This past October we had the opportunity to purchase a horse that we hoped would provide new challenges and moments of joy for our daughter. We looked forward to the 2020 show season with anticipation and excitement and were fortunate to watch as our daughter entered a Park class for the very first time with a longtime friend joining her in the ring and showing for the same barn. It was all we could have hoped for ... until it wasn’t.
On the heels of that fun-filled horse show weekend came the COVID-19 pandemic, and everything came to a screeching halt for us, as it did for most people. Barn Days were cancelled, and we all sat stunned as show after show disappeared before our eyes. While there are clearly larger concerns than missing Barn Days or horse shows, it is still difficult to lose things that bring so much joy to our lives.
Cassi Wentz, Allie Layos and Katy (Layos) Anderson enjoying the Quentin playground in the early '90s.The Quentin Riding Club was sold on Saturday July 13, and though the end had been teetering on the edge of our sight for years, still I can hardly believe it. The loss of any equestrian facility is a real blow to the show horse community, and Quentin was a mainstay for equestrians in the Northeast. It hosted countless events each season, and since it originated as a Hackney farm, it had a particular propensity toward saddle seat show breeds. The Quentin logo even included a Hackney.
For a while, I tried not to think about the loss of Quentin, but when I finally let myself, I found that I had a hard time explaining to others why it saddened me so much. Yes, I left Pennsylvania when I was 18 and have been back precious few times since. I attend horse shows at a dozen different venues each year. But, while it may have sold at auction for $2.1 million two weeks ago, to myself and many others who grew up there, the Quentin Riding Club was priceless.
Did you ever stop to think about why we do what we do? For me, a recent experience drove that thought home.
It was actually an experience long in the making, starting with a trade of the horse Winsdown Day Trader for advertising. The plan was to take this three-year-old and sell him quickly.
My friends Louise Gilliland and Randy Waller agreed on the horse, and he showed up in Missouri to begin his journey. But then Randy moved to Orlando and retired from the business, so off to Reiser Stables Day Trader went, also a trade for advertising owed. After a year on the Kentucky circuit, we sent him to friends Scott and Carol Matton at Knollwood, thinking pleasure was his calling. Then, since my young teen daughter had fallen in love with him (okay, maybe we all had) after about a year there he came home and settled in as my daughter’s pleasure equitation horse at Star Galaxy Stables.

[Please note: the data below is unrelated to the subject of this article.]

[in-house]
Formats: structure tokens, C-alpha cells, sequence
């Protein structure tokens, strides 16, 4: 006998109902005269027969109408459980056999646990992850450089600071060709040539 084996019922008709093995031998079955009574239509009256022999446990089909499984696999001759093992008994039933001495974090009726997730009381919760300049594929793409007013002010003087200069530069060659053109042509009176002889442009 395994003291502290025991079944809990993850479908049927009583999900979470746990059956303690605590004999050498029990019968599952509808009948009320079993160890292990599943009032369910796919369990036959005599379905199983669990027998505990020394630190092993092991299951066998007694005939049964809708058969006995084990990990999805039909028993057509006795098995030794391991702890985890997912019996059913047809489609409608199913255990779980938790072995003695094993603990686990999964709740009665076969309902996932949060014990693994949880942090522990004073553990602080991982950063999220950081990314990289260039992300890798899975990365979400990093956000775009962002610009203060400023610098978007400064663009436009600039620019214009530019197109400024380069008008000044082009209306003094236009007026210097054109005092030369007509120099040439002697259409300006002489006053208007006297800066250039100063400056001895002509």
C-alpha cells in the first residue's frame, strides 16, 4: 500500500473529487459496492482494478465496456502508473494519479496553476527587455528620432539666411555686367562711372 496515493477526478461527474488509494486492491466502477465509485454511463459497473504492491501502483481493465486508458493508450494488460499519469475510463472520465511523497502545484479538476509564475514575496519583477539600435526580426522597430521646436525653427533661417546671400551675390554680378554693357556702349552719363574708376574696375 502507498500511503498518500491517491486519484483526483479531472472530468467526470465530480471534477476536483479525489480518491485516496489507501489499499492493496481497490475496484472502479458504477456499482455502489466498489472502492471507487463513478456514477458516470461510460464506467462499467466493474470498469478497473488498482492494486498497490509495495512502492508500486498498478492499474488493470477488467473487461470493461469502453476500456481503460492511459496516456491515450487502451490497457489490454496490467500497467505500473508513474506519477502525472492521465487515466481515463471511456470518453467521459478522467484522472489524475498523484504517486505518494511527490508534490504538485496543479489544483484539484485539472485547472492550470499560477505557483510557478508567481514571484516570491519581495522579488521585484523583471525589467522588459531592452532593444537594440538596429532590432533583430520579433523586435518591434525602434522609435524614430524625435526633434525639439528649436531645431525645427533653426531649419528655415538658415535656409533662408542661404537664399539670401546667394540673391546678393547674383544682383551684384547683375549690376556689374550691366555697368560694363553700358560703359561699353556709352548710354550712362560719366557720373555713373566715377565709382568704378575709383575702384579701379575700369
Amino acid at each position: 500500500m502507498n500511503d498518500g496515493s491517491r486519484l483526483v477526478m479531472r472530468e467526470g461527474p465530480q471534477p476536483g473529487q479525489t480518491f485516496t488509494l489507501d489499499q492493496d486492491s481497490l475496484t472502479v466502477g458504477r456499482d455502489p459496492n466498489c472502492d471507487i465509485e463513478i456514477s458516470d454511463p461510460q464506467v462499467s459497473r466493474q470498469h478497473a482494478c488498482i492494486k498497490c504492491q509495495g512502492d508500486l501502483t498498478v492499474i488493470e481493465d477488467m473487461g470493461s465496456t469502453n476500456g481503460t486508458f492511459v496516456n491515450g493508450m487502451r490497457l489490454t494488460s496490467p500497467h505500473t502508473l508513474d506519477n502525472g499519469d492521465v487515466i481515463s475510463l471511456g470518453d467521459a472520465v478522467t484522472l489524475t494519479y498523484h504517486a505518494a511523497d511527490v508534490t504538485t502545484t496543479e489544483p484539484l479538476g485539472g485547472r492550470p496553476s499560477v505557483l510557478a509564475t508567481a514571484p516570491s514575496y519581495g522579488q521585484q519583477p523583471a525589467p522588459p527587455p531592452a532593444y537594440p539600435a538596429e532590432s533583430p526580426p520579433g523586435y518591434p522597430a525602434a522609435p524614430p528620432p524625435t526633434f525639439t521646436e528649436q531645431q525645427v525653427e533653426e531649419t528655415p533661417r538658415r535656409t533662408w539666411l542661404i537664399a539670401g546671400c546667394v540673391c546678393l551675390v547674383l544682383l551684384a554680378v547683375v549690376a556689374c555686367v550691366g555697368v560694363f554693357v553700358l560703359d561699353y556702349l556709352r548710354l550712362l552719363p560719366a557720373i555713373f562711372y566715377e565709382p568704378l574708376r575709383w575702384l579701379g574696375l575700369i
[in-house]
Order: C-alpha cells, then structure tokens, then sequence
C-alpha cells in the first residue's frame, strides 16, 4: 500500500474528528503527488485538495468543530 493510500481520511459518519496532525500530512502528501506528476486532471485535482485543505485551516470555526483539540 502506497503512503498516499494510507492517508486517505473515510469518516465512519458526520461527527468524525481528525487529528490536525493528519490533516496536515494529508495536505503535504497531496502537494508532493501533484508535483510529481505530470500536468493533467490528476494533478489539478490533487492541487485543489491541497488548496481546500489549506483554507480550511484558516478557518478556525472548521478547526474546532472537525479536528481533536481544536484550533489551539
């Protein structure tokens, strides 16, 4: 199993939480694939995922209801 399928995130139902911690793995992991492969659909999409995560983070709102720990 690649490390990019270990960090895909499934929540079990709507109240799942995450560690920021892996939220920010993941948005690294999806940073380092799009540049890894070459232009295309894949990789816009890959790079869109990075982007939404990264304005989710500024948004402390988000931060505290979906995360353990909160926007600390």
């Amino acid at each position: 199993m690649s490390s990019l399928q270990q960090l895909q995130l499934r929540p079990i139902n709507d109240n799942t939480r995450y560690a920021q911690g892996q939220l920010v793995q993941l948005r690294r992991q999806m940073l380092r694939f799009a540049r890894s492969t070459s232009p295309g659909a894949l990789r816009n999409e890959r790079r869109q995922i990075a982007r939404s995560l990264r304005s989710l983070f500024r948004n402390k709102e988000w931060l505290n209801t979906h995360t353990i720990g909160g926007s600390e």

Driving in a pleasure cart was much different than practicing in the jog cart.Those were fun years, close to home, great people … until that barn closed. So off to Glendale Stables and the talents of Kent Swalla we went, which was convenient, as my young teen was now a college student at Truman University, making Glendale Stables the exact halfway point between Kirksville, Mo. and our home in Creve Coeur, Mo. Day Trader was regularly ridden by my daughter, Kari, and shown locally. All was good. Daughter happy, dad could see daughter regularly, great new barn mates that were already friends…
“Dad, I’m going to study abroad this semester.” Those words instantly crushed my happy coexistence of having a college student that was still showing. There is no taking a year off from training in the show world, at least not for Day Trader. So what’s a dad to do, owning a horse, paying for its training, but not having a rider? Kent Swalla had the answer (of course)!
Kentucky is a special place for equestrians, especially for Saddlebred enthusiasts, as it is home to the World's Championship Horse Show at the Kentucky State Fair. But, you don't have to wait until Aug. 17 to celebrate great equestrian activities in Kentucky, and you don't have to wait for Stake Night to dress up.
Coming up, just a few weeks away, is the Kentucky Derby, on May 4, which makes for the perfect excuse to nuzzle our horses and dress up in our Kentucky Derby best - floppy, over-the-top hats, pastels, feathers, ribbons, bows and ties. After all, we have a kinship with the Kentucky Derby; last year's winner, Justify, is part owned by longtime Saddlebred exhibitors, the Glasscock family, through the Starlight Partnership. Justify is also part owned by WinStar Farms, Head of Plains Partners and China Horse Club.
Daulton Van Kuren, owner of The Refined Host, based in Buffalo, New York, puts together elegant events not unlike the pomp and circumstance that centers around the lively stands at the Kentucky Derby.
For this exciting annual event, Daulton suggests the following for putting together a Kentucky Derby party that will leave a lasting impression.
Saddle & Bridle is truly a family, so when we lose one of our own it hits us particularly hard. On February 23 we lost Barbara Walker, or “Babs” as nearly everyone called her, and nothing in our world will ever be quite the same.
For 18 years she worked as our West Coast representative. Chris who knew her best, wrote a beautiful obituary for her in our March issue, which I encourage everyone to read when they receive the magazine. As I was proofing that particular page, I looked closely at the photo of her. While it was cropped for publication, I knew it had been taken in our box seats at Louisville in 2004. The photo was innately interesting to me, because the full version showed many people I knew, ever so slightly younger, but what I noticed most about it was Babs – more specifically the determination in her eyes.